Re: Researching your Subject

Subject: Re: Researching your Subject
From: Ben Kovitz <apteryx -at- CHISP -dot- NET>
Date: Mon, 21 Dec 1998 12:15:49 -0700

Thomas Quine wrote:

>Ben Kovitz posted a lengthy rant (which I mercifully will not reproduce
>here) making the point that discussing the correct use of programming
>terms is inappropriate for this list.
>
>That's foolish. Most of us are in the software industry, and usage is
>central to our occupations.
>
>Ben goes on to argue that it's our responsibility not to trouble the
>list with such questions, but to "research the subject" and "acquire
>genuine expertise" in it.

What?? I don't recall saying that people shouldn't ask these questions of
the list. In fact, at the end of the message, I said that the list can be
a good resource for that sort of thing. (In general, I don't post messages
telling people that certain topics are inappropriate for the list.)

The rant was about being concerned about "correctness", in a totally
generic sense, such as what the Chicago Manual of Style covers, over the
specific subject matter and speech community that we're writing for.

I was criticizing the attitude that objects to the way programmers use the
word "increment" (as a verb) because the OED or your high-school English
teacher says that it's "incorrect" to use it that way. And I was saying
that acquiring genuine expertise in the subject matter, its language, and
the people who use it should be half the job. Being good at that is (half
of) what makes you a good technical writer, not knowing theology like the
"correct" number of spaces to go after a period. And isn't it half the
fun, too?

Perhaps my name got attached to some other message?

>Two years ago I wrote an excellent manual about cable installation which
>my client was very pleased with and paid handsomely for. This year, I
>can't tell you a thing about cable installation. Because my job was to
>capture the knowledge of the SMEs and present it in the most accessible
>and user-friendly format - not to install cable. I'm a professional
>technical communicator - I'd never cut it as a cable guy, and don't even
>want to try.
>
>Of course, if I were carving out a career in the cable industry, I would
>be wise to build up some expertise in the field. Instead I concentrated
>on sharpening my interviewing skills, my communication skills, my layout
>and illustration skills, my project management skills, all of which
>serve my career and make me more valuable to my next employer.
>
>What I retain is what is relevant to my own area of expertise, namely
>the craft of technical writing.
>
>I firmly believe a skilled technical writer or skilled instructional
>designer can teach anyone anything, even about a subject they've never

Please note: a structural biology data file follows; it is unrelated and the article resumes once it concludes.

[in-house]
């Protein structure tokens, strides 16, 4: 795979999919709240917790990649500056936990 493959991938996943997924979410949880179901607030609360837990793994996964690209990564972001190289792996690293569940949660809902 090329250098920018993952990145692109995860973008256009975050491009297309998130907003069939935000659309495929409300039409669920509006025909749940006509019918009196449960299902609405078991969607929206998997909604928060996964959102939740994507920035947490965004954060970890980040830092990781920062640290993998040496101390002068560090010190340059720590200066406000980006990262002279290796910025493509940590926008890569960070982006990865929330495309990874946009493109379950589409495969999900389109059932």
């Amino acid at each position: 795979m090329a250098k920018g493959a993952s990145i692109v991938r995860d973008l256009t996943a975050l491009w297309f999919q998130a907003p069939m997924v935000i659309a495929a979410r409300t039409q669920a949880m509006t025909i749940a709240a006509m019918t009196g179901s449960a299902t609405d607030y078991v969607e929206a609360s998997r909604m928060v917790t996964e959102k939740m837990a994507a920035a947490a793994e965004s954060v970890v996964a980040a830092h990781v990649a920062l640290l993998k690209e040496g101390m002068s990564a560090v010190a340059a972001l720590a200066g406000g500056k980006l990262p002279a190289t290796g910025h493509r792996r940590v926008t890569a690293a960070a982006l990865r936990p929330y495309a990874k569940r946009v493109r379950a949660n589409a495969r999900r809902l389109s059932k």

>been exposed to before the project commences. That's where our expertise
>should lie...

We agree, of course. And it sounds like you do exactly what I am proposing
that all tech writers do: learn *the subject* as part of the job. And yes,
you learn it from SMEs, you don't necessarily retain it after the job, and
you don't learn it in as much depth or detail as the SMEs have.

I get the impression from a lot of questions posted to the list that many
people go at tech writing with the opposite attitude, though. I'm not
saying not to post the questions, though! I'm saying there's something
wrong when people think "knowing the answers to these questions is what
makes a person a good technical writer."

Well, I don't get this impression just from the list, I get it from a lot
of direct observation. Surely you've come across tech writers who think
like this: "I put all the screens and field descriptions into the 'correct'
layout according to the 'official' rules, therefore I did a professional
job. And I deserve lots of respect and pay 'cuz I know all these esoterica
of technical writing that no one else does."

I've seen lots of these technical writers gleefully write and format
everything "correctly" and produce a completely worthless manual. That's
because all it says is what any moron could tell for himself just by
looking at the screens. In other words, when manuals are useless, it's
usually because the writer skipped the, er, subject of my message:
researching the subject.

They're *really* useless when the writer imposes rules from other speech
communities, like substituting "retrieves" for "returns", over the
conventions and concepts of the subject matter--the very mistake that
people are asking for our help in making.

--
Ben Kovitz <apteryx -at- chisp -dot- net>
Boulder, Colorado


From ??? -at- ??? Sun Jan 00 00:00:00 0000=



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